Tamla and I were provided with clothing in the form of loose fitting
shirts and tight fitting trousers not unlike those worn by the jomads only
of a size and cut to fit our bodies. We and Fomas-67 were escorted by several
other doyaks to a flyer on the flat roof of the largest of the buildings.
The flyer was clearly of Barsoomian design, but the controls were all marked
in English, an archaic language from earth, the handiwork of Savjoda, no
doubt. To our surprise, Fomas-67 returned the sword to Tamla before we
set off. He was, I am certain, quite able to take it from her again if
she tried anything.
The doyak physician handled the flyer expertly and brought us to
a very great height as we left the island of Penshodai behind us. We were
heading in the direction of southern Geprodna where I had spotted something
that looked like it might be a city when Tamla and I were engaged in our
"astronomical" studies. I was smugly pleased that I seemed to have been
right about that location's importance.
The flyer hurtled through the sky at incredible speed and it seemed
that we would be in the presence of the man who stood at the center of
these strange events when the unexpected transpired. The sun went out.
Fomas-67 made a rumbling noise deep within his torso signaling, no
doubt, his disorientation. The disorientation was shared by all of us,
for we could not tell up from down, the entire world had gone black. When
we saw the "road" appear emerging from where the sun once was, we realized
that we were descending toward the sea in a spiral.
Once there was a source of light, Fomas-67 was able to straighten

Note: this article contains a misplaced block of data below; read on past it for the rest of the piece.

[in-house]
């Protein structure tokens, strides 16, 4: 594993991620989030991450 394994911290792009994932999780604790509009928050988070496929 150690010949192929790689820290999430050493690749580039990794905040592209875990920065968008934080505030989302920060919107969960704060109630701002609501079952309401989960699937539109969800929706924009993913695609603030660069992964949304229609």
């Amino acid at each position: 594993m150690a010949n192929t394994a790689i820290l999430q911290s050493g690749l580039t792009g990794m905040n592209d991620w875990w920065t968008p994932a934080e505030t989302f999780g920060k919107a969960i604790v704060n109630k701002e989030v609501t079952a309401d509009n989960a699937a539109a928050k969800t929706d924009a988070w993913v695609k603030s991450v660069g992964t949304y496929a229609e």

out our flight path. He said, "Something is amiss. Savjoda usually keeps
our community apprised as to when he opens a road. This opening is unscheduled.
Tamla was still catching her breath from the tailspin. "What does
that mean?" she asked.
"I'm not certain. Perhaps some kind of emergency prompted the need
or perhaps Savjoda is no longer in control of the machinery. We cannot
be sure until we reach his city."
Blue Barsoomian sky appeared momentarily where once there was a patch
of sea and then once again they were plunged into darkness. In a few seconds,
the sun again ignited. Fomas-67 decided to continue toward the western
coast of Geprodna so that we might find out what had happened.
It wasn t, it turned out, going to be that simple.
They were just dots at first, mere flyspecks in the distance, but
they quickly resolved into clarity. Jomads in a "V" formation like migrating
geese on Earth. Fomas-67 quickly turned the flyer to avoid the flock and
we immediately saw that another was approaching us from the left, only
this one was much closer, less than half a mile distant.
The speed of the flying jomads was unexpectedly swift. They were
almost upon us in a matter of seconds. Fomas-67 turned the flyer toward
them with the intent of ramming his way through. Two jomads were killed
instantly as the flyer's prow struck them but we were boarded by two more
who drew pistols. Tamla drew her sword only to have it struck from her
hand by a jomad. It dropped to the bottom of the flyer with a ringing clatter.
Another jomad fired his pistol into the instrument panel of the flyer destroying
it utterly. The flyer instantly started spinning. One of the jomads seized
Tamla and lifted her from the disabled flyer as she kicked and cursed them.
We were ignored as soon as they had Tamla. The jomads flew off, completely
indifferent to our plight as we plummeted to the sea.
I watched helplessly as the jomads disappeared into the distance
with my true love, indeed, the anguish caused by that sight momentarily
made me forget that I had only seconds remaining in my life, for the sea
was rushing up at the crippled flyer with alarming speed. Fomas-67 had
not given up. He was tearing into the ruined guidance mechanism with deft
and swift movements of his boneless hands. We were a mere fifty feet above
the rolling ocean when the mechanism of the flyer suddenly sprang back
to life throwing the both of us off our feet. Our descent was slowed enough